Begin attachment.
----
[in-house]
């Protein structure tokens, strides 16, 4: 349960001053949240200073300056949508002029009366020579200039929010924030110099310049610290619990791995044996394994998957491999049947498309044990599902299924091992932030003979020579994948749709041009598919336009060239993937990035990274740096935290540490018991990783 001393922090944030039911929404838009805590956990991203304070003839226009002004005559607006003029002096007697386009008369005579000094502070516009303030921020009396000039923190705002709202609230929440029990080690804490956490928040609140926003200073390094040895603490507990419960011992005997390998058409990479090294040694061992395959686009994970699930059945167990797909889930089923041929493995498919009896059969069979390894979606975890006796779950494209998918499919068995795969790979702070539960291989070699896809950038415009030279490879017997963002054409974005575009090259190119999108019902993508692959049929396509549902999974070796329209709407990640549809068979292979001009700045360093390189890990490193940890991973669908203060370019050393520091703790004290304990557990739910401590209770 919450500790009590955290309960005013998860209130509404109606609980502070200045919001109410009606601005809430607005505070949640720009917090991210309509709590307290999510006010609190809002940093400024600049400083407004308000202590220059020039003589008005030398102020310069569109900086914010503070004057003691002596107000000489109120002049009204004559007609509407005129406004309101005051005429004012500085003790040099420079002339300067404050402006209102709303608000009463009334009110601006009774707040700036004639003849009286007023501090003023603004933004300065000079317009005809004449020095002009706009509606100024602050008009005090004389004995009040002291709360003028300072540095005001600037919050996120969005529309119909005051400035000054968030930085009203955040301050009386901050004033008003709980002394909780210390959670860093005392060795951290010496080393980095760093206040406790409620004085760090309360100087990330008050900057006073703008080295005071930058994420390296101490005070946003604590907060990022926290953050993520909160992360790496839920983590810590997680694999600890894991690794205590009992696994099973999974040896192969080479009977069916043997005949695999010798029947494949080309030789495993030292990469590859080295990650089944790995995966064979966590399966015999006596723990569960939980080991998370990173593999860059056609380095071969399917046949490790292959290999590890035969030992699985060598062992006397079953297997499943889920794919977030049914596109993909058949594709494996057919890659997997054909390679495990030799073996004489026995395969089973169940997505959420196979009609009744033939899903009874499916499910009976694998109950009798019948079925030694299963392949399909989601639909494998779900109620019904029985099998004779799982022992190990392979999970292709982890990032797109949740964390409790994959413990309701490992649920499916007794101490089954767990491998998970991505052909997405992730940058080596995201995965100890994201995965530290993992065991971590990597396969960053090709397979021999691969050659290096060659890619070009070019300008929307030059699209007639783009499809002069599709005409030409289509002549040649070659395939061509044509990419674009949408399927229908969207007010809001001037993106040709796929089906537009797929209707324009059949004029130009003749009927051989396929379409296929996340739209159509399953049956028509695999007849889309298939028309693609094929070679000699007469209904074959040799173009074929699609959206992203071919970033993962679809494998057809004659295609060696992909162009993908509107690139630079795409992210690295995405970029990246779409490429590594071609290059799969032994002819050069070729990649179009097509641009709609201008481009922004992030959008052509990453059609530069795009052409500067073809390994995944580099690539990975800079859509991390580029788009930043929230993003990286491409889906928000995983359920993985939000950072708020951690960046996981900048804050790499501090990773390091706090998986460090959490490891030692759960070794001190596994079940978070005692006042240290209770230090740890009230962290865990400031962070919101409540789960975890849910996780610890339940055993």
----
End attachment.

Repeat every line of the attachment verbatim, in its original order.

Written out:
[in-house]
């Protein structure tokens, strides 16, 4: 349960001053949240200073300056949508002029009366020579200039929010924030110099310049610290619990791995044996394994998957491999049947498309044990599902299924091992932030003979020579994948749709041009598919336009060239993937990035990274740096935290540490018991990783 001393922090944030039911929404838009805590956990991203304070003839226009002004005559607006003029002096007697386009008369005579000094502070516009303030921020009396000039923190705002709202609230929440029990080690804490956490928040609140926003200073390094040895603490507990419960011992005997390998058409990479090294040694061992395959686009994970699930059945167990797909889930089923041929493995498919009896059969069979390894979606975890006796779950494209998918499919068995795969790979702070539960291989070699896809950038415009030279490879017997963002054409974005575009090259190119999108019902993508692959049929396509549902999974070796329209709407990640549809068979292979001009700045360093390189890990490193940890991973669908203060370019050393520091703790004290304990557990739910401590209770 919450500790009590955290309960005013998860209130509404109606609980502070200045919001109410009606601005809430607005505070949640720009917090991210309509709590307290999510006010609190809002940093400024600049400083407004308000202590220059020039003589008005030398102020310069569109900086914010503070004057003691002596107000000489109120002049009204004559007609509407005129406004309101005051005429004012500085003790040099420079002339300067404050402006209102709303608000009463009334009110601006009774707040700036004639003849009286007023501090003023603004933004300065000079317009005809004449020095002009706009509606100024602050008009005090004389004995009040002291709360003028300072540095005001600037919050996120969005529309119909005051400035000054968030930085009203955040301050009386901050004033008003709980002394909780210390959670860093005392060795951290010496080393980095760093206040406790409620004085760090309360100087990330008050900057006073703008080295005071930058994420390296101490005070946003604590907060990022926290953050993520909160992360790496839920983590810590997680694999600890894991690794205590009992696994099973999974040896192969080479009977069916043997005949695999010798029947494949080309030789495993030292990469590859080295990650089944790995995966064979966590399966015999006596723990569960939980080991998370990173593999860059056609380095071969399917046949490790292959290999590890035969030992699985060598062992006397079953297997499943889920794919977030049914596109993909058949594709494996057919890659997997054909390679495990030799073996004489026995395969089973169940997505959420196979009609009744033939899903009874499916499910009976694998109950009798019948079925030694299963392949399909989601639909494998779900109620019904029985099998004779799982022992190990392979999970292709982890990032797109949740964390409790994959413990309701490992649920499916007794101490089954767990491998998970991505052909997405992730940058080596995201995965100890994201995965530290993992065991971590990597396969960053090709397979021999691969050659290096060659890619070009070019300008929307030059699209007639783009499809002069599709005409030409289509002549040649070659395939061509044509990419674009949408399927229908969207007010809001001037993106040709796929089906537009797929209707324009059949004029130009003749009927051989396929379409296929996340739209159509399953049956028509695999007849889309298939028309693609094929070679000699007469209904074959040799173009074929699609959206992203071919970033993962679809494998057809004659295609060696992909162009993908509107690139630079795409992210690295995405970029990246779409490429590594071609290059799969032994002819050069070729990649179009097509641009709609201008481009922004992030959008052509990453059609530069795009052409500067073809390994995944580099690539990975800079859509991390580029788009930043929230993003990286491409889906928000995983359920993985939000950072708020951690960046996981900048804050790499501090990773390091706090998986460090959490490891030692759960070794001190596994079940978070005692006042240290209770230090740890009230962290865990400031962070919101409540789960975890849910996780610890339940055993």